"Klappe, Liebling! Eigentlich dreht Regisseurin Lucy Armstrong Hundewerbespots, aber nun soll sie einspringen, um die letzten Szenen eines Actionfilms zu Ende zu drehen. Doch am Set herrscht das reinste Chaos - zerstrittene Darsteller, ein unverständliches Drehbuch - und dann auch noch das: Kriminelle nutzen die Dreharbeiten für ihre illegalen Machenschaften. Lucy versucht entschlossen, den Ganoven das Handwerk zu legen. Dabei findet sie in Stuntman J.T. Wilder mehr als nur einen hilfreichen Verbündeten..." (Klapptext)
Zuerst einmal, wer dieses Buch lesen will, sollte nicht den inneren Klapptext lesen. Ich habe ihn zum Glück erst am Ende des Buches gelesen (warum auch immer) und bin sehr froh darüber, denn er verrät ziemlich viel von der Geschichte und nimmt damit glaube sehr viel Spannung weg.
Ich habe dieses buch von einer Freundin geschenkt bekommen, weil es um eine Regisseurin und Filmarbeiten geht. Sie hat es entdeckt und dabei an mich gedacht. Von alleine wäre ich sicher nicht darauf gestoßen, denn ich kenne weder die Autorin Jennifer Crusie noch den Autor Bob Mayer.
Rein von der Aufmachung des Buches (rosa und gelb gehaltenes Cover mit einer stilisierten Filmkamera um die Herzen fliegen) habe ich mit einer Liebesgeschichte gerechnet. Diese ist auch vorhanden, aber tritt nicht so sehr in den Vordergrund wie vermutet. Ohne zuviel verraten zu wollen, kann ich nur sagen, dass es vorrangig um die kriminellen Machenschaften und das Chaos am Set geht. Es gab viel mehr "Action" und Spannung als ich erwartet habe.
Das besondere an dem Buch ist, dass Jennifer Crusie und Bob Mayer das Buch zusammen geschrieben haben. Das Buch ist teilweise aus der Sicht von der Regisseurin Lucy Armstrong, teilweise aus der Sicht von J.T. Wilder und auch aus der Sicht einer dritten Person, auf die ich nicht genauer eingehen will, geschrieben. Jennifer Crusie schrieb also den Part von Lucy und Bob Mayer die männlichen Parts. Ich finde man merkt diesen Unterschied und meiner Meinung nach tut das der Geschichte wirklich gut. Jeder Mensch hat eine andere Art zu denken und so wird der Unterschied deutlicher.
Allgemein fand ich dieses Buch gut. Es ist flüssig zu lesen und ich mag die beiden Hauptcharaktere, welches zwei wirklich starke Persönlichkeiten sind. Was mir nicht gefallen hat ist das Durcheinander. Am Set läuft nichts wie es eigentlich sollte und die ganze Story in dem Drehbuch macht überhaupt keinen Sinn. Daher ist es für mich unverständlich, dass noch soviele Leute dort mitarbeiten (es sind ja nicht alle involviert). Außerdem finde ich die eigentliche Liebesgeschichte viel zu übertrieben in meinen Augen. Jeder hat was mit jedem wie es scheint und mittendrin soll in den 4 Tagen, in denen das Buch spielt, so eine starke Liebe wachsen? Für mich ist das unrealistisch...jedenfalls in diesem Ausmaß. Dadurch musste ich immer mal wieder mit dem Kopf schütteln. Ein kleiner Pluspunkt war für mich Wonder Woman, da ich ein großer Comicfan bin. Nein sie taucht nicht als Person in der Geschichte auf, aber Lucy Armstrong wird sowohl äußerlich, als auch charakterlich oft mit ihr verglichen. Dadurch hatte ich ein schönes Bild von ihr als Person.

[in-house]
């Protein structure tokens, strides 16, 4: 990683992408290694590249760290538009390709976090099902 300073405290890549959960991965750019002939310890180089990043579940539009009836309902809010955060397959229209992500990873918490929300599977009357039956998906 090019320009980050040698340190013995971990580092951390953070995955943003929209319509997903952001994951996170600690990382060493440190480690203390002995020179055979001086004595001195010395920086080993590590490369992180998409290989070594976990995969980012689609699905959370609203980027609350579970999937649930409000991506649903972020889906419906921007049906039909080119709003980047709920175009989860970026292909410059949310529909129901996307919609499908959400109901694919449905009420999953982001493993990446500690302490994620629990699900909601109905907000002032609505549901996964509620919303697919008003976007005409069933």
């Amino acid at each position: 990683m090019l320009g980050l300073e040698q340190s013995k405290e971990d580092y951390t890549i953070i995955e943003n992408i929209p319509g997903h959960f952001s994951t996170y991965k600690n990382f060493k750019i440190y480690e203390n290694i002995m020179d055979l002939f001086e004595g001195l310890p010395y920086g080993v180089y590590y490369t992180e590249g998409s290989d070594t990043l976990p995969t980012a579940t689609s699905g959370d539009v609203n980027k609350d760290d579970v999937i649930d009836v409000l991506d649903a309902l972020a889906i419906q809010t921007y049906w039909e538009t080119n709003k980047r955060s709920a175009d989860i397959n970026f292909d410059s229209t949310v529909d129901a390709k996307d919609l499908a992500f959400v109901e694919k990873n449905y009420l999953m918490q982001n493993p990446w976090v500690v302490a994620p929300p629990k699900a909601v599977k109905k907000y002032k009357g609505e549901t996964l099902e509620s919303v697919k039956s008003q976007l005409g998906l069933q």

Es ist ein leicht zu lesendes Buch für Zwischendurch. Es hat mich nicht umgehauen, aber da es komplett anders war, als ich erwartet hatte, bekommt es von mir 3 Sterne!
Lucy Armstrong is regretting letting her sleazeball of an ex-husband talk her into flying to Savannah to finish the last four days of filming some movie he's stunt coordinator on. She wanted to see her sister and five-year-old niece, but so far her sister Daisy seems worn-down and strung-out, and her niece Pepper is manically pretending that nothing is wrong with the grown-ups around her. The movie set is a mess, the previous director died, most of the crew have quit, the stunts Lucy is supposed to film don't seem to fit into the rest of the narrative at all, her ex seems to think this a good time to get back in her good graces, and the star has hired some ex-Green Beret, who no one else wants on set, to be his stuntman.
Captain J.T. Wilder thought being a stunt-man and a military consultant for a clumsy movie star would be easy money, after all, there's only four days of shooting left on set. Instead, he is recruited by the C.I.A to spy on the movie set, as the movie is apparently funded by an ex-I.R.A terrorist, who wants to launder money through it. Bryce, the comedian who wants to turn action star, seems to idolize him and wants to learn as much as he can. The stunt coordinator obviously hates his guts, the female star wants to get in his pants, the director's niece keeps ending up in life-threatening situations, and the director herself, while stressed and bossy, looks rather amazing in a Wonder Woman outfit.
Jennifer Crusie is the author of several best-selling contemporary romance novels. Bob Mayer has written a number of action-adventure, and sci-fi novels under his own and various pen-names. The two met during a writers' conference and became friends. This is the first of their collaborative novels (they've written two more - Agnes and the Hitman and Wild Ride), and it is, very fittingly, a mix between action-adventure and romance. According to an interview with the authors, most of the book was written via e-mail, where Crusie wrote Lucy Armstrong's scenes, and Mayer wrote J.T. Wilder's, then they cleaned up the manuscript together. Crusie also imagined Lucy Lawless as a model for Lucy Armstrong (which I did not know when I read the book, but which fits wonderfully, especially with all the Wonder Woman comparisons), while Mayer saw Wilder pretty much like Kurt Russell from Soldier.